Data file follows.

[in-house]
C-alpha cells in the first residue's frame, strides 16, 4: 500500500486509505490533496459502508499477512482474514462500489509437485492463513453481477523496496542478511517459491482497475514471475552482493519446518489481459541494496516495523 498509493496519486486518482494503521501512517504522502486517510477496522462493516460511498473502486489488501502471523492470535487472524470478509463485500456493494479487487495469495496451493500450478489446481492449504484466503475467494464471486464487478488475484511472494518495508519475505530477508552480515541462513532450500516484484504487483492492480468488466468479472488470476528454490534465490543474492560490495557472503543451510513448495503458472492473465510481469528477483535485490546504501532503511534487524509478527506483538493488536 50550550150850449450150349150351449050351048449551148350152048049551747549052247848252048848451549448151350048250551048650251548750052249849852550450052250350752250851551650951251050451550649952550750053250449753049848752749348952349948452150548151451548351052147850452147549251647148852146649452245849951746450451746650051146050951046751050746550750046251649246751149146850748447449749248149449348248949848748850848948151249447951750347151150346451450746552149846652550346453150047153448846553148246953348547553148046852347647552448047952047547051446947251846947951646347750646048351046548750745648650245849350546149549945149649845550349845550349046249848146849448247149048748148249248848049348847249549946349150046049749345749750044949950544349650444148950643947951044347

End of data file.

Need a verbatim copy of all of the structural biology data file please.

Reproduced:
[in-house]
C-alpha cells in the first residue's frame, strides 16, 4: 500500500486509505490533496459502508499477512482474514462500489509437485492463513453481477523496496542478511517459491482497475514471475552482493519446518489481459541494496516495523 498509493496519486486518482494503521501512517504522502486517510477496522462493516460511498473502486489488501502471523492470535487472524470478509463485500456493494479487487495469495496451493500450478489446481492449504484466503475467494464471486464487478488475484511472494518495508519475505530477508552480515541462513532450500516484484504487483492492480468488466468479472488470476528454490534465490543474492560490495557472503543451510513448495503458472492473465510481469528477483535485490546504501532503511534487524509478527506483538493488536 50550550150850449450150349150351449050351048449551148350152048049551747549052247848252048848451549448151350048250551048650251548750052249849852550450052250350752250851551650951251050451550649952550750053250449753049848752749348952349948452150548151451548351052147850452147549251647148852146649452245849951746450451746650051146050951046751050746550750046251649246751149146850748447449749248149449348248949848748850848948151249447951750347151150346451450746552149846652550346453150047153448846553148246953348547553148046852347647552448047952047547051446947251846947951646347750646048351046548750745648650245849350546149549945149649845550349845550349046249848146849448247149048748148249248848049348847249549946349150046049749345749750044949950544349650444148950643947951044347